Hospital faces payout over birth blunder

IPSWICH Hospital yesterday admitted clinical negligence during the birth of a nine-year-old girl who suffers from cerebral palsy.Holly Goodwyn, who lives in Ipswich, is severely disabled and finds it difficult to speak, relying on an electronic communication aid.

IPSWICH Hospital yesterday admitted clinical negligence during the birth of a nine-year-old girl who suffers from cerebral palsy.

Holly Goodwyn, who lives in Ipswich, is severely disabled and finds it difficult to speak, relying on an electronic communication aid.

Yesterday, the hospital admitted it was at fault when she was born, in January 1997.

Despite signs of foetal distress, medical staff failed to deliver her urgently and the hospital has accepted her condition is the result of that delay.


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Now the family's lawyers are issuing proceedings against the hospital at the High Court in London which could lead to a compensation pay-out.

In a statement, Lynne, Holly's mother, said it had been a difficult decision to take the case to the courts.

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“While we were reluctant to take legal action in this matter, we felt that the extent of the help Holly requires would not be available otherwise,” she said.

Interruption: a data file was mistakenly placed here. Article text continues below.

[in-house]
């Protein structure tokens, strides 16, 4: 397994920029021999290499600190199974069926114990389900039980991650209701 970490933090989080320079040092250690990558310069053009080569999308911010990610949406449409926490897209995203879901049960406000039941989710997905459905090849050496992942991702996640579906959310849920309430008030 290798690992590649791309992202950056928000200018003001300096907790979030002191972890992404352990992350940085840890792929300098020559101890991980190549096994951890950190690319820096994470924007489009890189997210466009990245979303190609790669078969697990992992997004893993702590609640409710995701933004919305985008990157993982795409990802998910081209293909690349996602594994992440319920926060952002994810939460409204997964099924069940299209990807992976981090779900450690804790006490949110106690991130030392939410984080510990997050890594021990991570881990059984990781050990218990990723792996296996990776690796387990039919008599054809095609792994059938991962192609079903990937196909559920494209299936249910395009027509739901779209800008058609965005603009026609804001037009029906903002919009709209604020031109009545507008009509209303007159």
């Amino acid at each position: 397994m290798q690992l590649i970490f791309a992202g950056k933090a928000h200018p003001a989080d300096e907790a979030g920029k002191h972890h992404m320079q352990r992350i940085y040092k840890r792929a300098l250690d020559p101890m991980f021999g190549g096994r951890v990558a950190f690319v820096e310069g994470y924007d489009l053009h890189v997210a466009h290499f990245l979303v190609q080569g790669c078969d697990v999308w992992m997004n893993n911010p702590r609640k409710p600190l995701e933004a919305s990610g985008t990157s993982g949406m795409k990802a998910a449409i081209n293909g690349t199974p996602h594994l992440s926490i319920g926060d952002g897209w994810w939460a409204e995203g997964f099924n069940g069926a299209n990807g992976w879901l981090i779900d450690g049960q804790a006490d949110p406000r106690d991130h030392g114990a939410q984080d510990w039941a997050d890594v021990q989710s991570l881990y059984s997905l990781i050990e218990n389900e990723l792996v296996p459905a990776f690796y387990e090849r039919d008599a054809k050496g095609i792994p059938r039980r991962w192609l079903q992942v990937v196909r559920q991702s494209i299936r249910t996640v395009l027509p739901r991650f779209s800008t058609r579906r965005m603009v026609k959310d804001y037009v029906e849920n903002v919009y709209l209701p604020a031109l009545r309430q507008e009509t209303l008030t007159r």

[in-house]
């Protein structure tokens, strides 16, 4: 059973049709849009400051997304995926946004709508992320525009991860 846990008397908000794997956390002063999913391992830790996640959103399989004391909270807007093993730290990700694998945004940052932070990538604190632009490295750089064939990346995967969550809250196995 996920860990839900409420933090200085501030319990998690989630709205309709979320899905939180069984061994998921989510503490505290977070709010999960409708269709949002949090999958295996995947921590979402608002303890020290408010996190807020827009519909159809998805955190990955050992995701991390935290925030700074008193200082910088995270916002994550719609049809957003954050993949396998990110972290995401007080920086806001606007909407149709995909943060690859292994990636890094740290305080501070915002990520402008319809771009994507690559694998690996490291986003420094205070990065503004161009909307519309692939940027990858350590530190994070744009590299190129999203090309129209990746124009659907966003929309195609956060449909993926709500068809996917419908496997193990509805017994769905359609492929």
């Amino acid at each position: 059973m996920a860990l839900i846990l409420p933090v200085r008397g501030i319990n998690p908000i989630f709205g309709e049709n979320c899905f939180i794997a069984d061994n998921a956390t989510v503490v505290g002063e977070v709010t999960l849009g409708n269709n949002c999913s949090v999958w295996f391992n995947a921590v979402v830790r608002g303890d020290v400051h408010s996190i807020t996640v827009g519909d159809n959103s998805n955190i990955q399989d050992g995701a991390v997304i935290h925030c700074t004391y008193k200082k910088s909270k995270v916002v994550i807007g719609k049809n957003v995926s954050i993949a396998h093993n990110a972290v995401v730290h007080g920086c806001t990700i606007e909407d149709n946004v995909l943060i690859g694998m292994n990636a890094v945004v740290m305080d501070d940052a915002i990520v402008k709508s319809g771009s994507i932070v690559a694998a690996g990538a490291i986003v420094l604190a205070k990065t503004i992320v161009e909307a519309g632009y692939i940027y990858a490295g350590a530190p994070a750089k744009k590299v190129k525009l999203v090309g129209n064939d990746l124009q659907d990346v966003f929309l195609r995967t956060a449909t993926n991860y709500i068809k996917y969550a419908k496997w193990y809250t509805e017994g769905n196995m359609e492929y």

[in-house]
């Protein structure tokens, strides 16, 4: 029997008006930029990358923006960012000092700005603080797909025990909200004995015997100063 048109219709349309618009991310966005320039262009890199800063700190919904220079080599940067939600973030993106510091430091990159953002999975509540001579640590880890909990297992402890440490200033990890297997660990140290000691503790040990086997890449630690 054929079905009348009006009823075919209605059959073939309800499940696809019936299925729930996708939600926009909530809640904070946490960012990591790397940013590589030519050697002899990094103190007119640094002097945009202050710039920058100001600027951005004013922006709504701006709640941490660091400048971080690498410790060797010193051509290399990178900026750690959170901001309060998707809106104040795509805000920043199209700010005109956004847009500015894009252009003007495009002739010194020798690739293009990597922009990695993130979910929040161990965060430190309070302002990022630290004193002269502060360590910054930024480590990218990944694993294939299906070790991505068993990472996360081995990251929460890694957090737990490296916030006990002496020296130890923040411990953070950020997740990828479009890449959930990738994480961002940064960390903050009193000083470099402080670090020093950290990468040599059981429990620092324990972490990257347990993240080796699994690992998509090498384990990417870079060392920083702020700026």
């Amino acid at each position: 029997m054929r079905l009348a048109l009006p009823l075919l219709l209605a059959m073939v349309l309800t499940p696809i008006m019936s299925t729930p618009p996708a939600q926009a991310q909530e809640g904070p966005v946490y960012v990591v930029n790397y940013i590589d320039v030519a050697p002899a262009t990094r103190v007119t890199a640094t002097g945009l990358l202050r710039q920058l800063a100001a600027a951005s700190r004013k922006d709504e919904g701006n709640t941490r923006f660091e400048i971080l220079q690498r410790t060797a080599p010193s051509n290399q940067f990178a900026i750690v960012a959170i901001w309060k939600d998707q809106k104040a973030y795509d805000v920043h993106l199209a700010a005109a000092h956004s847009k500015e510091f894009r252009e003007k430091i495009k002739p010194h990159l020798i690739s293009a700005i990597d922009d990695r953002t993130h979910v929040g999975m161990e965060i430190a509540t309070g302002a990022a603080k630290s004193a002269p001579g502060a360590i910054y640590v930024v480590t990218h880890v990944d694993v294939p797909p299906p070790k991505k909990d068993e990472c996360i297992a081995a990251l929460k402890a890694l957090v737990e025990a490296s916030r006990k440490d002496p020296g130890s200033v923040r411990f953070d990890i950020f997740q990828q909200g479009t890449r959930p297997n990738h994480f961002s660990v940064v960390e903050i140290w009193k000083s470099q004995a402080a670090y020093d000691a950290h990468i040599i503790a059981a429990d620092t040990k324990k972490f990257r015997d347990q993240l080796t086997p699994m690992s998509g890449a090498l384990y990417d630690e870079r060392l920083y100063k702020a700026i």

“We also hoped that lessons would be learned from Holly's birth and that the hospital would look at its practices so that the same errors would not be allowed to happen again. If we can prevent another family being affected like ours, then at least something positive would have come from Holly's plight.”

Sarah Coles, clinical negligence specialist lawyers Kester Cunningham John, which is pursuing the case, said: “Holly's parents are naturally deeply upset at what has happened to their daughter and wish desperately that no other parent should go through their experience.”

Holly needs 24-hour care - currently being provided by her parents at home and by learning support assistants at school - and also suffers from epilepsy.

Despite her difficulties, Holly has managed to pursue her education at Sidegate Lane Primary School and it is hoped she will go into further education.

Ms Coles added: “Holly is a fun-loving child with a great sense of humour and an infectious laugh. All she really wants to do is to be able to join in with her friends and family. To do this she will require constant help, care and supervision for the rest of her life.

“Holly's parents live with the nightmare of her birth on a daily basis. The future they had hoped for her will never be realised. They have gladly made many sacrifices to give Holly as normal a life as possible, but have come to realise that without help this was never going to be enough.”

Jan Rowsell, spokeswoman for Ipswich Hospital, confirmed the hospital had admitted clinical negligence in the case.

She said: “We recognise this is a tragic case and we will be commenting in full when the judgement is delivered.”

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